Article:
Patients with Schizophrenia, manic depression, drug addiction, anorexia, hyperventilation syndrome depression, anxiety disorders - are not 'necessarily reasons for exclusion'.

    The symptom of fatigue, should have been present for at least half of the time in the last 6 months.

    'There are no clinical signs characteristic of the condition.'

    That cannot, or ever be XMRV.
    That cannot be used also to describe CNS dysfunction or Dysautonomia.
    As Hilary Johnson correctly says, you need the correct cohort.

    However, in 'CFS' there is no correct cohort, as 'CFS' is not a single
    disease caused by a single pathogen. XAND is. It's 'X' associated,
    and the 'X' comes from XMRV - from a blood test, not a theory.

    I am increasingly sure the people annoyed at each other
    (XAND patients Vs those who have CFS and like having CFS label and agree to the label CFS) will soon be getting a divorce!!!! :eek::cool:

    We disagree we each other, because we don't have the same condition, pathology or disease.

    Dysautonomia and CNS dysfunction is seen in diseases from Diabetes to Primary Biliary Cirrhosis, traumatic brain injury - to those told they have 'CFS/ME' - who will end up having XAND.

    Dysautonomia is a clinical diagnosis of neurological dysfunction that requires a TILT test in a hospital. If you have Dysautonomia (which copies practically every single symptom of 'CFS/ME') - then you don't have CFS/ME.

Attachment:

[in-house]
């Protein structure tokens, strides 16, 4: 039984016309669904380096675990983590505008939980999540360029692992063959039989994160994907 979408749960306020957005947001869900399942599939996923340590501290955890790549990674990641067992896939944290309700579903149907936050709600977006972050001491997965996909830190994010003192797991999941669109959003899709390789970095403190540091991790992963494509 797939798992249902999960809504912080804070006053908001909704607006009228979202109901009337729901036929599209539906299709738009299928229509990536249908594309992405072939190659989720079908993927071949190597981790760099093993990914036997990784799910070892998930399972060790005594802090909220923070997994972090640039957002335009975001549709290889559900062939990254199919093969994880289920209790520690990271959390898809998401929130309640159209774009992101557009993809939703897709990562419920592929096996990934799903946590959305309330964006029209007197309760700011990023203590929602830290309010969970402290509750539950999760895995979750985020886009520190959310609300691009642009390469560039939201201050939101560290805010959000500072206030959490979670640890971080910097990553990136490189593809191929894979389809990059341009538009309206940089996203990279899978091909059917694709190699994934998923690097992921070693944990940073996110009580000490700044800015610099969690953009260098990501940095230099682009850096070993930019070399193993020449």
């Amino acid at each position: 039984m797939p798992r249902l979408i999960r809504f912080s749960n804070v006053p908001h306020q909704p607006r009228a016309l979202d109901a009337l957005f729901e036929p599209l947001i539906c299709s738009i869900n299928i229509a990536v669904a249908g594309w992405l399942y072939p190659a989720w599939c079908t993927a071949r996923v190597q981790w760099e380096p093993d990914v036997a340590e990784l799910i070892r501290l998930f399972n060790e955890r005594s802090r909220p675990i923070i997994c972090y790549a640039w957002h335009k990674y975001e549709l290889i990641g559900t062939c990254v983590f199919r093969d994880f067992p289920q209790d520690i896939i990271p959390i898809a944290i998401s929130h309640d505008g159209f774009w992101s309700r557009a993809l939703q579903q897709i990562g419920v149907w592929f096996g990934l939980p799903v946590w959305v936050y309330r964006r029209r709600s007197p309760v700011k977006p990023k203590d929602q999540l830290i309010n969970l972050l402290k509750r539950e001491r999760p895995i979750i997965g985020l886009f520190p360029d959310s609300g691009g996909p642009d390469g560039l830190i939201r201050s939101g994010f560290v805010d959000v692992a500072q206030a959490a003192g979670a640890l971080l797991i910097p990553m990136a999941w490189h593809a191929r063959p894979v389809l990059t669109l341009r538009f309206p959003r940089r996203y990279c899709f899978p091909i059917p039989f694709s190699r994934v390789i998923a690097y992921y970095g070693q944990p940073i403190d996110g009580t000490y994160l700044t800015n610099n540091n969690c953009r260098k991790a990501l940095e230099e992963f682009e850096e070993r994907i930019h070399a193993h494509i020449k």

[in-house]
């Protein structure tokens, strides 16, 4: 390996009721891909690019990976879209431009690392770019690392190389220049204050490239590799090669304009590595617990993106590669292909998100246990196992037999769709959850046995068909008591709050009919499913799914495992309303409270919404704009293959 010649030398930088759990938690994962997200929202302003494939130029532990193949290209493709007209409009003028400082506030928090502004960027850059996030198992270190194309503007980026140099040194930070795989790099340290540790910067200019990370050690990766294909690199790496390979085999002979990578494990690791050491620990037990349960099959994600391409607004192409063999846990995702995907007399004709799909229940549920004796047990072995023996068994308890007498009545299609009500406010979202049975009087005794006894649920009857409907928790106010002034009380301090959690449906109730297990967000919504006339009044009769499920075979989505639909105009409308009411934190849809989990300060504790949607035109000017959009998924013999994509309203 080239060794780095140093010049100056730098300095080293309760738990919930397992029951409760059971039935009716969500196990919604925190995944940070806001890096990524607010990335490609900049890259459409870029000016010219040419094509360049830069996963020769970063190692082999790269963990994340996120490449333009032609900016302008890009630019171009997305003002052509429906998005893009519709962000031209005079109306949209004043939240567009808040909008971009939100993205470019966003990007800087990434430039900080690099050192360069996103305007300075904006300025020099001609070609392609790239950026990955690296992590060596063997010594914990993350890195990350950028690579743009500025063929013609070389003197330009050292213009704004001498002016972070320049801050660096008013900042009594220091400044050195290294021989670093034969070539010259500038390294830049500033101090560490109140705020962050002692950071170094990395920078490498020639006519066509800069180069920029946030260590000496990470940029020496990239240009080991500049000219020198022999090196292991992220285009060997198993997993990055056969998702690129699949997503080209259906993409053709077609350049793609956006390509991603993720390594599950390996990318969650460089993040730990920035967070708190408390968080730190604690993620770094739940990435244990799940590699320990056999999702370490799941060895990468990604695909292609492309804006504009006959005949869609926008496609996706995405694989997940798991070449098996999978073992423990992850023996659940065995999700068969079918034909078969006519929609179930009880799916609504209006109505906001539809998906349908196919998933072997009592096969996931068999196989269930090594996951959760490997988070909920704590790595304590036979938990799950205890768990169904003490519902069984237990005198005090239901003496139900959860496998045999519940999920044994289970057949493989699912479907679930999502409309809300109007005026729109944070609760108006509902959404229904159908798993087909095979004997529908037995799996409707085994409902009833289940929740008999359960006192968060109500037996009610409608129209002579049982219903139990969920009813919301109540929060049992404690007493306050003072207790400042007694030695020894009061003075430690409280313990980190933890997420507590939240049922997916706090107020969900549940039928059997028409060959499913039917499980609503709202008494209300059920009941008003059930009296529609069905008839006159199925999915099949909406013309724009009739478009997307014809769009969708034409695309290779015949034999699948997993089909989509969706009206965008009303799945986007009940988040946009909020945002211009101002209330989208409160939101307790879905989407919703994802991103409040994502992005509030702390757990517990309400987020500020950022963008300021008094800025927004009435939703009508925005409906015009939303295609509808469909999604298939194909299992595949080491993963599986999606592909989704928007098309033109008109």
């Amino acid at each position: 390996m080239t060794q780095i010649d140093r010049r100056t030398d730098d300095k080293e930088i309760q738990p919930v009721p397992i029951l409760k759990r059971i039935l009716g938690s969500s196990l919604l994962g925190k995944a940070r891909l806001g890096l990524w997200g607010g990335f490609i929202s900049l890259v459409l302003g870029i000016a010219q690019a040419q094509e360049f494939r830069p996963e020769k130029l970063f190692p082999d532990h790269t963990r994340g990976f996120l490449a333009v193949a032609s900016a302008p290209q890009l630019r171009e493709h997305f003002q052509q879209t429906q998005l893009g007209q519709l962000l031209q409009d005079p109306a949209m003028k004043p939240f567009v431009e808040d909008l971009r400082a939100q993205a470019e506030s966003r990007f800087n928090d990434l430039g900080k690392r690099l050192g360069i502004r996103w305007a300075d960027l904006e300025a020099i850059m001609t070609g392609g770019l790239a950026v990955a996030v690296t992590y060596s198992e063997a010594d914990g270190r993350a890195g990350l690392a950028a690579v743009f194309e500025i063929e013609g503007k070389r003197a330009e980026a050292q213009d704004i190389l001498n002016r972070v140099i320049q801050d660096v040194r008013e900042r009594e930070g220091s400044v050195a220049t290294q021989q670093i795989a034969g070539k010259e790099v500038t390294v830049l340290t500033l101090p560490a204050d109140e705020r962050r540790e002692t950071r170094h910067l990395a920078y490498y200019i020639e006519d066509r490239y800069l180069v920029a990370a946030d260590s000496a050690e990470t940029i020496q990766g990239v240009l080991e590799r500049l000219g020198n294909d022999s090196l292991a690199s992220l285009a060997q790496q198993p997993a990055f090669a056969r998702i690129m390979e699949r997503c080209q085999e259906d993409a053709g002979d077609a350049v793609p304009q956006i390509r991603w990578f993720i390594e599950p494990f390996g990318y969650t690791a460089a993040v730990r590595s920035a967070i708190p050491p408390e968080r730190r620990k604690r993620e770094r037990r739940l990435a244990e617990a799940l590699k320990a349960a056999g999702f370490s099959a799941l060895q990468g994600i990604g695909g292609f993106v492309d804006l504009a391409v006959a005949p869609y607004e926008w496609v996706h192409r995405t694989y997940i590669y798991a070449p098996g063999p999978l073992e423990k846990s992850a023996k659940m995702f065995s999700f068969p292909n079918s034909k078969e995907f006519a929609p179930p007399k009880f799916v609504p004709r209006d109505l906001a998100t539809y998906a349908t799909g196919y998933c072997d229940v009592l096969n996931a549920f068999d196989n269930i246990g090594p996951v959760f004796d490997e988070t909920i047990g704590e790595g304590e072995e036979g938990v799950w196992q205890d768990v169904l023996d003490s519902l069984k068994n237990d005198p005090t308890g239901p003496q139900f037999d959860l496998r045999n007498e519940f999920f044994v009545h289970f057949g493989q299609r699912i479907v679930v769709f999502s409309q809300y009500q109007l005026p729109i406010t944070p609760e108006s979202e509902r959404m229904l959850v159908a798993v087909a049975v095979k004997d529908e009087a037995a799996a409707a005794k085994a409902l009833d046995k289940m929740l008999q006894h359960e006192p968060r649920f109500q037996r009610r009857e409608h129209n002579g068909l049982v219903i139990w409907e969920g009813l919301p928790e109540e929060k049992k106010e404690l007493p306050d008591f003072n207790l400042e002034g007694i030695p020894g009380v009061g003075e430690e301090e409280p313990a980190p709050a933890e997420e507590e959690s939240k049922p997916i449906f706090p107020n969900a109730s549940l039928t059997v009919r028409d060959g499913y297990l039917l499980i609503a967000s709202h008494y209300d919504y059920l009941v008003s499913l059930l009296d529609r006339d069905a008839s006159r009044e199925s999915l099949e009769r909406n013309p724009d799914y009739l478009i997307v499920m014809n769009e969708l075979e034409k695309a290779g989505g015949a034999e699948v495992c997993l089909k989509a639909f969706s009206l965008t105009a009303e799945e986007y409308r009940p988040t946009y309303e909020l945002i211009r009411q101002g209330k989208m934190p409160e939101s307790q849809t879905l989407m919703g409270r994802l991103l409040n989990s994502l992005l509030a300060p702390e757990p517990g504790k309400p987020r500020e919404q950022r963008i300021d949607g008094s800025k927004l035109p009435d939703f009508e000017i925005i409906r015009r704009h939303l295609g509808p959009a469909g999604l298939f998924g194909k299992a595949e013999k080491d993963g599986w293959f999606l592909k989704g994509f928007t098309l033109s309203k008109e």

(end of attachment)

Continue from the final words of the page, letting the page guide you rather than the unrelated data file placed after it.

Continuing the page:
CFS is just one symptom of Dysautonomia.
    You could argue, CFS is one symptom of XAND. :rolleyes:

    But if you did, you'd be arguing a collection of symptoms due to a disease process of XMRV. And so XMRV, could never be CFS. So there's no point waiting for any study to 'prove' XMRV causes CFS, due to info just given.

    As I've said so many times before, all the stress, arguments, disagreements and bad feeling between people on here - is due to Psychiatry, illegally occupying people's human rights, who don't have CFS.

    If this had never happened, we could leave CFS as a theory, and leave patients free to 'theorize' they have a mental health issue -without getting upset about it because we have a potentially fatal disease that destroys our immune system, and even abilty to stand up, never mind get out the front door. :(